By Adam Stanley
A classic golf course has its quirks, charm, and beauty. To walk in the steps of legends or feel connected to golfers of an era-gone-by can never get old—nor will the uniqueness of a course that has been on the same plot of land for a hundred years.
But there’s just something about a modern layout.
Whether it’s the grandiose width and angles, a setting that just couldn’t have been used in years past, or new courses with a throwback feel, golf courses built in the last five years all have their own characteristics worth celebrating.
These are six of the best from the last five years. They will become classics, no doubt, but this list was based on how they’ve lived up to the hype, their inspiration, and how much excitement there has been from those who have already made early pilgrimages.
Location: Inverness, Nova Scotia, Canada
Designers: Bill Coore/Ben Crenshaw
Bill Coore and Ben Crenshaw were entrusted with the land that was deemed even better than what the celebrated Cabot Links sat on, and they did not disappoint.
Cabot Cliffs sits above the Gulf of St. Lawrence and has a front nine that plays through big oceanside dunes. But that’s just a tease for what’s to come on the back nine—a masterclass in scale and emotion culminating in what might be the finest three-hole stretch in the entire country.
The par-three 16th has quickly become one of the most photographed spots in golf, while the par-four 17th and par-five 18th evoke enough emotion to make you think, “How could anything top this?”
On this list, nothing did.
Mammoth Dunes at Sand Valley
Location: Nekoosa, Wis.
Designer: David McLay Kidd
The second course to open at Sand Valley Resort joined the original Coore & Crenshaw design in 2018. Developer Mike Keiser has long said, “one golf course is a curiosity and two makes a destination” and the addition of Mammoth Dunes has made Sand Valley a must-play stop in the middle of Wisconsin.
Mammoth Dunes boasts, well, mammoth dunes, wide fairways, and several holes built over an 80-foot tall ridgeline, the main topographical feature of the course—all while evoking the same feeling of New Jersey’s iconic Pine Valley.
Location: Mangawhai, New Zealand
Designer: Tom Doak
Originally designed as a playground for a Los Angeles billionaire and his friends, the club spent little to no money on marketing and advertising. No need, really, as the “you have to see this” word-of-mouth trumped anything money could buy. The summary—it’s a seaside links on a stunning property with a superintendent who was brought in from Bandon Dunes.
There are no wrong answers when choosing a favorite hole. It’s a high-spirited adventure and you do, indeed, have to see this.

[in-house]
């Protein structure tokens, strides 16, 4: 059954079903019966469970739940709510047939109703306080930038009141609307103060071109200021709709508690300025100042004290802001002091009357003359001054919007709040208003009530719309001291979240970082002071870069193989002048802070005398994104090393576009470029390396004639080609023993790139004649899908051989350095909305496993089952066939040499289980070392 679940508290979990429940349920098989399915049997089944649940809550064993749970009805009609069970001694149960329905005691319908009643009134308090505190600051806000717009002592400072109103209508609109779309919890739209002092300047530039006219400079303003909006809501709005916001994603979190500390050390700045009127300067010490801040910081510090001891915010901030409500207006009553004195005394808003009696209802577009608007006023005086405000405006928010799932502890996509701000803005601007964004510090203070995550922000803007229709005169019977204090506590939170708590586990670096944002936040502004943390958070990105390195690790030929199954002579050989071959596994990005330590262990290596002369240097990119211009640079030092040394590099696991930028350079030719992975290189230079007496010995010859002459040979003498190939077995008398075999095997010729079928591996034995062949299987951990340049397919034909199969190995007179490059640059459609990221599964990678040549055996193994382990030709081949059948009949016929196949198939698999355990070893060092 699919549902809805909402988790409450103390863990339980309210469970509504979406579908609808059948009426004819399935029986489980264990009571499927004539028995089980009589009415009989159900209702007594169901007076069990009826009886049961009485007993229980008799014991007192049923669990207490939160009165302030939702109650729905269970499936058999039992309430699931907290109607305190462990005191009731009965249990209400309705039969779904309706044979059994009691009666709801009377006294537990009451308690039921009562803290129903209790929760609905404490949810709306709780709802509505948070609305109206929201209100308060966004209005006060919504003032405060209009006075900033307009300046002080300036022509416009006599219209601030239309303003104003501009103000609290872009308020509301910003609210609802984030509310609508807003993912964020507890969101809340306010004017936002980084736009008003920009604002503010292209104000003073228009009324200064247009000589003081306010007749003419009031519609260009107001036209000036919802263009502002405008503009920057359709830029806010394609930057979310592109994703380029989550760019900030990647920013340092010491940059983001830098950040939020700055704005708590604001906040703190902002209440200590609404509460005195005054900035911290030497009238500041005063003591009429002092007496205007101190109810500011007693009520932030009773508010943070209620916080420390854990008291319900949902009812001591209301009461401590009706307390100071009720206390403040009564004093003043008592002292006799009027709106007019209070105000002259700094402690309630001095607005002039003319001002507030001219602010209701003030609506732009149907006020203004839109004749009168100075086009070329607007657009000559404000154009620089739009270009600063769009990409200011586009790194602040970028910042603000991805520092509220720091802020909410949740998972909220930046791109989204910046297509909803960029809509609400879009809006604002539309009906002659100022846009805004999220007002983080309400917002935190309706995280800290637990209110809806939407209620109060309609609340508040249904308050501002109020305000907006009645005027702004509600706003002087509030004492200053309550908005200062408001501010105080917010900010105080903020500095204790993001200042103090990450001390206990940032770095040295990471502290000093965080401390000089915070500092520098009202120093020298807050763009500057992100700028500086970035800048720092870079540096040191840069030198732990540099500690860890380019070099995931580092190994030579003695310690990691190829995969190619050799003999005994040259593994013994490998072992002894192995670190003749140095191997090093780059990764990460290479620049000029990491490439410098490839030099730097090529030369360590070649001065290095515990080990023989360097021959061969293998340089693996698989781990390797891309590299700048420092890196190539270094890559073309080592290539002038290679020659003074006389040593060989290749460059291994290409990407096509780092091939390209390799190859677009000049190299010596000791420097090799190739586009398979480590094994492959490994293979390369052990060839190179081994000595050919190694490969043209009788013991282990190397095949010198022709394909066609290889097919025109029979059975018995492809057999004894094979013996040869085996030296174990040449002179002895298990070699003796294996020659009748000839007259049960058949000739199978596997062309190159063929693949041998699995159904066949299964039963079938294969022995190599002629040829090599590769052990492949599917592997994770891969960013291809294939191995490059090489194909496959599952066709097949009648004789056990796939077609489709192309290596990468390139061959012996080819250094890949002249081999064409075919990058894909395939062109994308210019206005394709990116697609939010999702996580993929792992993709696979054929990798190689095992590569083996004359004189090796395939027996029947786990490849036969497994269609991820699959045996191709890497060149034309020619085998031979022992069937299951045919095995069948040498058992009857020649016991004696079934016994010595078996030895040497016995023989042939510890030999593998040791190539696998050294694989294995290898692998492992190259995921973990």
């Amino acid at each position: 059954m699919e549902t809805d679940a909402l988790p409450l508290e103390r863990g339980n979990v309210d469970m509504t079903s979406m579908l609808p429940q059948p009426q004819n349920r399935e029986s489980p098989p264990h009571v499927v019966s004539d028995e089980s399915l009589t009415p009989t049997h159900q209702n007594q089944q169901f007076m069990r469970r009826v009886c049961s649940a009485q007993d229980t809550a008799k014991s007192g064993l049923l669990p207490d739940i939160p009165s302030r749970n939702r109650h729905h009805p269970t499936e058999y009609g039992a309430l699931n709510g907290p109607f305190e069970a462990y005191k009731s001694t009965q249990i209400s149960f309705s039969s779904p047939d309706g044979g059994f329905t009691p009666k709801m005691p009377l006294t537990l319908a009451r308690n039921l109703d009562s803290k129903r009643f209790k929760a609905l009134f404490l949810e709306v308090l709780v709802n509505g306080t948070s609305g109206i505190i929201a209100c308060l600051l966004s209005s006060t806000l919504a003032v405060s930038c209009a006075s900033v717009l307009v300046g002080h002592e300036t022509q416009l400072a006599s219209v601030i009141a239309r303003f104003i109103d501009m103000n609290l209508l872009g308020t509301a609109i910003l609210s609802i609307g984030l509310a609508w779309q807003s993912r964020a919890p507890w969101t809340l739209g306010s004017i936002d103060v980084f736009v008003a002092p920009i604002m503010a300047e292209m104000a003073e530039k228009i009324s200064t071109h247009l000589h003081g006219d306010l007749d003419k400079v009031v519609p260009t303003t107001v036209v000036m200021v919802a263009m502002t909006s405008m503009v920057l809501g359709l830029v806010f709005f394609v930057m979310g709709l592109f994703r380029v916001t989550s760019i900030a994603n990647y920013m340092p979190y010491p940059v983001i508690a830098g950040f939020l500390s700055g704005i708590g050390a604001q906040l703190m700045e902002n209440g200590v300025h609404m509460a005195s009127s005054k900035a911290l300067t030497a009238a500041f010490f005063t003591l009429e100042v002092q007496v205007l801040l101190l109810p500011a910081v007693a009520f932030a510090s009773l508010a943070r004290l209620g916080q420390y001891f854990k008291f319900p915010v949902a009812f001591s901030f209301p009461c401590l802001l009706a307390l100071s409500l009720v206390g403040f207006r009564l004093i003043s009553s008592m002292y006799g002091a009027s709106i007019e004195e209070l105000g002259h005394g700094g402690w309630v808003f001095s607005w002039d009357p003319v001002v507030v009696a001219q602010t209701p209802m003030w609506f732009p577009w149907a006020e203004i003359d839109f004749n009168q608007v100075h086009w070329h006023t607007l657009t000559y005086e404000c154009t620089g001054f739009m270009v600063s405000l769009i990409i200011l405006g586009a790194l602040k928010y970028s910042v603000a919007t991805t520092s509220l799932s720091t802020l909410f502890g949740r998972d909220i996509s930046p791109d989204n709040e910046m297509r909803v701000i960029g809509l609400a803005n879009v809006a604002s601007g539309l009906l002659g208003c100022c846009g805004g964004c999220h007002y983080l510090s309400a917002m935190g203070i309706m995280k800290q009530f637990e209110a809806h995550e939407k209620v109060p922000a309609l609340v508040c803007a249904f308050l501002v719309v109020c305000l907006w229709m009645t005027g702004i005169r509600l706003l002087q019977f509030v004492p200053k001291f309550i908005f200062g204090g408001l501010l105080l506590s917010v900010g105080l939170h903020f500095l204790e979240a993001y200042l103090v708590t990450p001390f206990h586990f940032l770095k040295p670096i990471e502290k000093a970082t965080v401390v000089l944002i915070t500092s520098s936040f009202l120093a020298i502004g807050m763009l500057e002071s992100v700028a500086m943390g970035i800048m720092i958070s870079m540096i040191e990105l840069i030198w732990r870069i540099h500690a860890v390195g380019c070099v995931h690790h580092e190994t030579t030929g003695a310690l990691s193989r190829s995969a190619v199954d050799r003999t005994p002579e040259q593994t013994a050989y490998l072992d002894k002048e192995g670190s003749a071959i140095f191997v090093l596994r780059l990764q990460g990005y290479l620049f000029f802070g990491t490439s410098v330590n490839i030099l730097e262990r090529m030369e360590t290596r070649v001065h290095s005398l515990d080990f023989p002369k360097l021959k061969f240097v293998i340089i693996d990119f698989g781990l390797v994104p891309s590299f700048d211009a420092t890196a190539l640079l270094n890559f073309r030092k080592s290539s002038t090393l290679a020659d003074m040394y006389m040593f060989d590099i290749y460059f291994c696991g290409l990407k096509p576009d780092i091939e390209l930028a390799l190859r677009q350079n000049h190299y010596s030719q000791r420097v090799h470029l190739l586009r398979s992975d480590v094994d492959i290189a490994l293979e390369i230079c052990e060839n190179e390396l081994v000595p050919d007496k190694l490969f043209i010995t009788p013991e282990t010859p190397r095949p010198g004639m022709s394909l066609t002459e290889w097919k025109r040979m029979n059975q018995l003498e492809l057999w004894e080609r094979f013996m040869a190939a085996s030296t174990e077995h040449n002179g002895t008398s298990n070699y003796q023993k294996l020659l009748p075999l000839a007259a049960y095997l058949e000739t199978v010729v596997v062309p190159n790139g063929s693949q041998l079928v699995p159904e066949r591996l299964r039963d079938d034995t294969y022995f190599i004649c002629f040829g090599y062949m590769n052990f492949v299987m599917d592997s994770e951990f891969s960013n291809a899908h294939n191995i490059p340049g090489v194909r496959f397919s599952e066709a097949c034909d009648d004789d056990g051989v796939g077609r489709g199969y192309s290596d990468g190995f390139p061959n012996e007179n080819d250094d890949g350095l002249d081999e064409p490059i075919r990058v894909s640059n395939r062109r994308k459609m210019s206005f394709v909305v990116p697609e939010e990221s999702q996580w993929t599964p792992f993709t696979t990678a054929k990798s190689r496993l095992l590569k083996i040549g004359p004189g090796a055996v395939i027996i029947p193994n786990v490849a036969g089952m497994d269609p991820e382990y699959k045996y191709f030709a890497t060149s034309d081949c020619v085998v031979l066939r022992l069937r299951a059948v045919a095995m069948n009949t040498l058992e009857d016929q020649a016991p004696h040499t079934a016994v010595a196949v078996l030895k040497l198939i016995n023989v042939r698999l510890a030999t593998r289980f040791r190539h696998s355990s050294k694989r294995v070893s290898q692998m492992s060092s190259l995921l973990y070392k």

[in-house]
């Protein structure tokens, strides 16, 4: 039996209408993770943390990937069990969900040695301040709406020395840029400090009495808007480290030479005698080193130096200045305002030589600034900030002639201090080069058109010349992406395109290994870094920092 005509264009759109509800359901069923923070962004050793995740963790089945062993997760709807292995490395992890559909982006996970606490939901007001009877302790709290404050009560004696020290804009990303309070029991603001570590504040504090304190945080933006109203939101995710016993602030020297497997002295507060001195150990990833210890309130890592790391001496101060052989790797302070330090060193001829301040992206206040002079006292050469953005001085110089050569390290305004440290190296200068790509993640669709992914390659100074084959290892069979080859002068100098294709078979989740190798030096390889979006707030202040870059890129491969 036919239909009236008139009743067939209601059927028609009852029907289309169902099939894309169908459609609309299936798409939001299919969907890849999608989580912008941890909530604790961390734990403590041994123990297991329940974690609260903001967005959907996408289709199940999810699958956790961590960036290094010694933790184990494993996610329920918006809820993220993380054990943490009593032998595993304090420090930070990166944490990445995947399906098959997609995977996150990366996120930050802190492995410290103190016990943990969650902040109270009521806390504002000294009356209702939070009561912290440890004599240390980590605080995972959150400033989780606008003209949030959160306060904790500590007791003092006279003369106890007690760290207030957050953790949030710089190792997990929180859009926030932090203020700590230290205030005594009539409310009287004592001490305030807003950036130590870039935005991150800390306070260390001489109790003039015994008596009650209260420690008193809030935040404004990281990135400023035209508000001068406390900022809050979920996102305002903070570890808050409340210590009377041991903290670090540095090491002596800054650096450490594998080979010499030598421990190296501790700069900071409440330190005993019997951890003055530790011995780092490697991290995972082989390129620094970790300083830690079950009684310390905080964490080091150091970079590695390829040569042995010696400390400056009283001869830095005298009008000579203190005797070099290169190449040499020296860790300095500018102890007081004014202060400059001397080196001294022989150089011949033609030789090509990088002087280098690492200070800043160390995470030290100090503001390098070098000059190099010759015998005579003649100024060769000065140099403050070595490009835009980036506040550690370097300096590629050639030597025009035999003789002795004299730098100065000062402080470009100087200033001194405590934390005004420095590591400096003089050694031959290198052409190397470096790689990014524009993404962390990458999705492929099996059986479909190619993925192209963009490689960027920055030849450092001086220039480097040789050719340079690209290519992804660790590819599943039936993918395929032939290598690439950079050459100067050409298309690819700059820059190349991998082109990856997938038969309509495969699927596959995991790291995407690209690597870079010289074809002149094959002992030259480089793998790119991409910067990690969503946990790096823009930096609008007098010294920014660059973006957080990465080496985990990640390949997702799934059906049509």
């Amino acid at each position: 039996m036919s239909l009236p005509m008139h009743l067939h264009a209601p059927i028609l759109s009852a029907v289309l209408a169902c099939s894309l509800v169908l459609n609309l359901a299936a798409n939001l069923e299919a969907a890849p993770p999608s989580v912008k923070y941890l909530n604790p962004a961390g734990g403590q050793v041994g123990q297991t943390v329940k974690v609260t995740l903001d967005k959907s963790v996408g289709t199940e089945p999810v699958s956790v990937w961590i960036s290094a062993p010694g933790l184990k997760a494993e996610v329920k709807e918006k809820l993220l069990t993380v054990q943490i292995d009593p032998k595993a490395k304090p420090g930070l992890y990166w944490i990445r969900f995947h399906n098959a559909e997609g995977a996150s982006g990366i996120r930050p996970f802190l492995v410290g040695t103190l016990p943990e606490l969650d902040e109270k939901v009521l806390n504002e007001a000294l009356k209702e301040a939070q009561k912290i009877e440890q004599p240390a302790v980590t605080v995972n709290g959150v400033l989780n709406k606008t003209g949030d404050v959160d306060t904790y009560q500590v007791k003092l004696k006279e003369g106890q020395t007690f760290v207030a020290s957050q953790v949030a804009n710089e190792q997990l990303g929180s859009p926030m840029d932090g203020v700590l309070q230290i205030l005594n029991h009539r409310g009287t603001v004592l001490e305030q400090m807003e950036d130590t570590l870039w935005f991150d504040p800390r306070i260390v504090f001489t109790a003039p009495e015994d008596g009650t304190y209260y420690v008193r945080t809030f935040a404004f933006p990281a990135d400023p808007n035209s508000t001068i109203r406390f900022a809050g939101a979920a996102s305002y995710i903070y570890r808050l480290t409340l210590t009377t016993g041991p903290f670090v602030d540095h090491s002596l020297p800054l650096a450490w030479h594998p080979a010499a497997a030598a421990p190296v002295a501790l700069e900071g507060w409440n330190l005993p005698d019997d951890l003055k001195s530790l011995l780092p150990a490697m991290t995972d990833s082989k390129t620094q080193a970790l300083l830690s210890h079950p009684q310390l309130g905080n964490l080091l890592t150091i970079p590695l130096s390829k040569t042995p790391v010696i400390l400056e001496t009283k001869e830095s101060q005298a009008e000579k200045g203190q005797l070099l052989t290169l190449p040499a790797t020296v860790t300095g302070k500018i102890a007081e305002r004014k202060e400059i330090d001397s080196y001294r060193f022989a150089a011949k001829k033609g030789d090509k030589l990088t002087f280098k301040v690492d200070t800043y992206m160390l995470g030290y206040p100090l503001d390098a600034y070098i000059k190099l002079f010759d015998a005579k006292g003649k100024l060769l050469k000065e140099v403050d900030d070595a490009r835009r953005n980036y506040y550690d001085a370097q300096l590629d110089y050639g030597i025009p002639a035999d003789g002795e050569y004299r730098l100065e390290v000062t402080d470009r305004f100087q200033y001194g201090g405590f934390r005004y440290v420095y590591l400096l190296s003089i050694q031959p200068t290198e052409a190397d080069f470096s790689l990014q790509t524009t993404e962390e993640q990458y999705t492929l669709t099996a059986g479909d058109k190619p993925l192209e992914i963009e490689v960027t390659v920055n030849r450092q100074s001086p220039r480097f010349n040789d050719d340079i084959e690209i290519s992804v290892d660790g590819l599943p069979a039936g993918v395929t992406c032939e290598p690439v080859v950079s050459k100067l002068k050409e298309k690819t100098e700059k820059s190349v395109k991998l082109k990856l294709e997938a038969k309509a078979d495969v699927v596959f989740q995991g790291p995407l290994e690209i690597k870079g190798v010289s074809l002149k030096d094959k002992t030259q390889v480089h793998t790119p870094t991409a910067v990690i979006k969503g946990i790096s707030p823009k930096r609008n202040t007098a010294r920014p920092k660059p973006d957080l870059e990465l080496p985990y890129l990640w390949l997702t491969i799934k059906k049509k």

Opened: 2020 (2019 for soft launch)
Location: Leven, United Kingdom
Designer: Clive Clark
Former European Ryder Cupper Clive Clark has taken a 345-acre plot of land—part of the Balcarres Estate, owned by Lord Anthony Balniel’s family since the 16th century—less than 10 miles from St. Andrews and turned it into the area’s newest links masterpiece.
“What Clive Clark and his team have done is nothing short of outstanding,” says Lord Balniel, himself.
You’re certain to fall in love with the wide fairways, expansive greens, risk-reward nature of many of the holes, and stunning links beauty.
Streamsong Resort (Black Course)
Location: Fort Green, Fla.
Designer: Gil Hanse
The accompanying layout to the celebrated Red and Blue courses at Streamsong Resort in the heart of Florida was raved about when it opened, and with good reason.
The course is divided into three distinct typographical regions (known as the Midlands, Ridge, and Glove). The Ridge, which occupies holes 3 through 9 and plays through those massive dunes the sister courses are well known for, is the most striking.
The Black Course plays to a par-73, with five par fives and green sizes that average out at 13,000 square feet. The Black Course came with a ton of hype, and it lived up to it all.
Location: South Pittsburg, Tenn.
Designer: Rob Collins/Tad King
From Instagram-worthy ocean views to sweeping scale and iconic links, we’ve seen some of the best the world of golf has to offer already on this list.
And then there’s Sweetens Cove Golf Club—the little club that could.
Opened in late 2014, this nine-hole layout in seemingly the middle of nowhere is helping usher in a new era in American golf. It’s a fun and stunningly beautiful layout, and a feature in The New York Times in 2017 called Sweetens Cove, “the answer to golf’s post-recession challenges of declining participation and stagnant course construction.”
What courses did we miss? What courses do you think are next up on this list in the years to come?